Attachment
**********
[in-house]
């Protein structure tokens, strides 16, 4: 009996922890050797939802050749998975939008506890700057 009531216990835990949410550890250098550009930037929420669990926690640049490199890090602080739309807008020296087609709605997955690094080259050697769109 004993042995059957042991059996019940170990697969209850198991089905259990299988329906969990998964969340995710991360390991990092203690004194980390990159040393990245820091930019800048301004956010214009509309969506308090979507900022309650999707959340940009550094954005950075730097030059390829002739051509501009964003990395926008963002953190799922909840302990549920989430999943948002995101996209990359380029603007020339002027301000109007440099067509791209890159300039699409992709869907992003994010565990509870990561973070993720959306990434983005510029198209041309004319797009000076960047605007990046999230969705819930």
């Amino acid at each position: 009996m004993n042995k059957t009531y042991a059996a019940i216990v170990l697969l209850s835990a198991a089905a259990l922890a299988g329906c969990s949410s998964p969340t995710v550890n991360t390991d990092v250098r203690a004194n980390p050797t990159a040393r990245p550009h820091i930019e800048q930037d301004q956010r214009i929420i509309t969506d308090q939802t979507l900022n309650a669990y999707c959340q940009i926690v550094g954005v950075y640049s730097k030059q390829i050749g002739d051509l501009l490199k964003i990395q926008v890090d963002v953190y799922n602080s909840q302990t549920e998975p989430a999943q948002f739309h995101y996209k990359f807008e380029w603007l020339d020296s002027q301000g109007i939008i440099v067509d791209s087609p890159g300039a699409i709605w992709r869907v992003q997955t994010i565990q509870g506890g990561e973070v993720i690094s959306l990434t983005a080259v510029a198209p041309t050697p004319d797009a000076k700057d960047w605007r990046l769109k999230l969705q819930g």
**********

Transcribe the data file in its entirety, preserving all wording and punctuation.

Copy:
[in-house]
């Protein structure tokens, strides 16, 4: 009996922890050797939802050749998975939008506890700057 009531216990835990949410550890250098550009930037929420669990926690640049490199890090602080739309807008020296087609709605997955690094080259050697769109 004993042995059957042991059996019940170990697969209850198991089905259990299988329906969990998964969340995710991360390991990092203690004194980390990159040393990245820091930019800048301004956010214009509309969506308090979507900022309650999707959340940009550094954005950075730097030059390829002739051509501009964003990395926008963002953190799922909840302990549920989430999943948002995101996209990359380029603007020339002027301000109007440099067509791209890159300039699409992709869907992003994010565990509870990561973070993720959306990434983005510029198209041309004319797009000076960047605007990046999230969705819930």
């Amino acid at each position: 009996m004993n042995k059957t009531y042991a059996a019940i216990v170990l697969l209850s835990a198991a089905a259990l922890a299988g329906c969990s949410s998964p969340t995710v550890n991360t390991d990092v250098r203690a004194n980390p050797t990159a040393r990245p550009h820091i930019e800048q930037d301004q956010r214009i929420i509309t969506d308090q939802t979507l900022n309650a669990y999707c959340q940009i926690v550094g954005v950075y640049s730097k030059q390829i050749g002739d051509l501009l490199k964003i990395q926008v890090d963002v953190y799922n602080s909840q302990t549920e998975p989430a999943q948002f739309h995101y996209k990359f807008e380029w603007l020339d020296s002027q301000g109007i939008i440099v067509d791209s087609p890159g300039a699409i709605w992709r869907v992003q997955t994010i565990q509870g506890g990561e973070v993720i690094s959306l990434t983005a080259v510029a198209p041309t050697p004319d797009a000076k700057d960047w605007r990046l769109k999230l969705q819930g």